Staff at Quarrington Vets are used to treating slippery customers and exotic pets - but this harmless native snake named ‘Garry’ was a surprise patient.
The grass snake was brought into the London Road practice by a caring resident after being found tangled in garden netting.
Nursing assistant Lucy Steele said: “When we first released him from the netting, he was looking quite sorry for himself - but was thankfully uninjured. We haven’t had any grass snakes at the practice for quite some time.”
After being warmed up and given some treatment and rest, staff released Garry back to the wild - but he was not able to enjoy a meal before he left.
Lucy explained: “Normally with wild animals we like to see them eat before leaving our care, but unlike pet snakes that eat dead food, wild snakes only eat live food, so we were unable to do this.”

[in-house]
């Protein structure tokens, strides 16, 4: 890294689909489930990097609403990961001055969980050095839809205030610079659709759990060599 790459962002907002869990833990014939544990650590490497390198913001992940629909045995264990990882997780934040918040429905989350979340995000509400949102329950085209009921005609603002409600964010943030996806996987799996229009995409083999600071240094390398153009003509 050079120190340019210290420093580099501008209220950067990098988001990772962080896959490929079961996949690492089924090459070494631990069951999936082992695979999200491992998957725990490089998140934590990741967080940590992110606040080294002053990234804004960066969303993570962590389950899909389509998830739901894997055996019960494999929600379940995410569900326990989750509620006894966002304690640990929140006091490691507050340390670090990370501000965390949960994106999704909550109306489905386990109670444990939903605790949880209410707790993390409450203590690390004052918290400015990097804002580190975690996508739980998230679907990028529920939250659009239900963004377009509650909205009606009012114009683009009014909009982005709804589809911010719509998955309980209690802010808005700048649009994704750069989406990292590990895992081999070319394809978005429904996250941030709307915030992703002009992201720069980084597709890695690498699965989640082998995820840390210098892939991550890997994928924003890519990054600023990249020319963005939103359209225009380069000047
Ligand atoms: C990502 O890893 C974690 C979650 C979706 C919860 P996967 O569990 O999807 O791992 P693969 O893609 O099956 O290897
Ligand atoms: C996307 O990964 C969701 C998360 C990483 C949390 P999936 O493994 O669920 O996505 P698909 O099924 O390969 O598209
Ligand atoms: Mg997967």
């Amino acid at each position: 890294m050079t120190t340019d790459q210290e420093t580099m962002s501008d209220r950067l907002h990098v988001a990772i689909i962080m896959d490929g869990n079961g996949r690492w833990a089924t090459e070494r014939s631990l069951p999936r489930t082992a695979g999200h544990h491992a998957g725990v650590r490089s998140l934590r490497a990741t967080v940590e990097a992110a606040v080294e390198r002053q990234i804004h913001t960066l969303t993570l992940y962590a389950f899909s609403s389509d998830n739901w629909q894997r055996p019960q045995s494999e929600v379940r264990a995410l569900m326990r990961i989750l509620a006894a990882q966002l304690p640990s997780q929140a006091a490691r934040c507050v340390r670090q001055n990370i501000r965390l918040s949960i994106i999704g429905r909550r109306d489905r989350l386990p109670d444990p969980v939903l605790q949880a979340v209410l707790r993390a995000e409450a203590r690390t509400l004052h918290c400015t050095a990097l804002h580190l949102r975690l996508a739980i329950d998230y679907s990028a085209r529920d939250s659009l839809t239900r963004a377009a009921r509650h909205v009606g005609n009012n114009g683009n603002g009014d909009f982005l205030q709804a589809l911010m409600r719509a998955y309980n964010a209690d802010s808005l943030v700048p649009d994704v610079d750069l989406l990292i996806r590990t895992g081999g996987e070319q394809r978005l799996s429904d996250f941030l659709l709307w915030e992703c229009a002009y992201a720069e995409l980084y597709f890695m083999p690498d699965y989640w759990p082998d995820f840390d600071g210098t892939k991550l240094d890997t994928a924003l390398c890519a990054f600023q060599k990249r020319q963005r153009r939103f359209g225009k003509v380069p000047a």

The practice says netting can be a hazard for grass snakes and wildlife in general.
“The sort he was caught up in is often used on allotments and vegetable patches to keep birds from eating produce,” said Lucy, “If you use netting please check it regularly to make sure Garry or any other wildlife is not caught up in it. If not found, it could be a horrible, prolonged death for them.”
Often confused with the rarely-seen venomous adder, grass snakes are more slender and have round pupils instead of vertical slits seen in adders.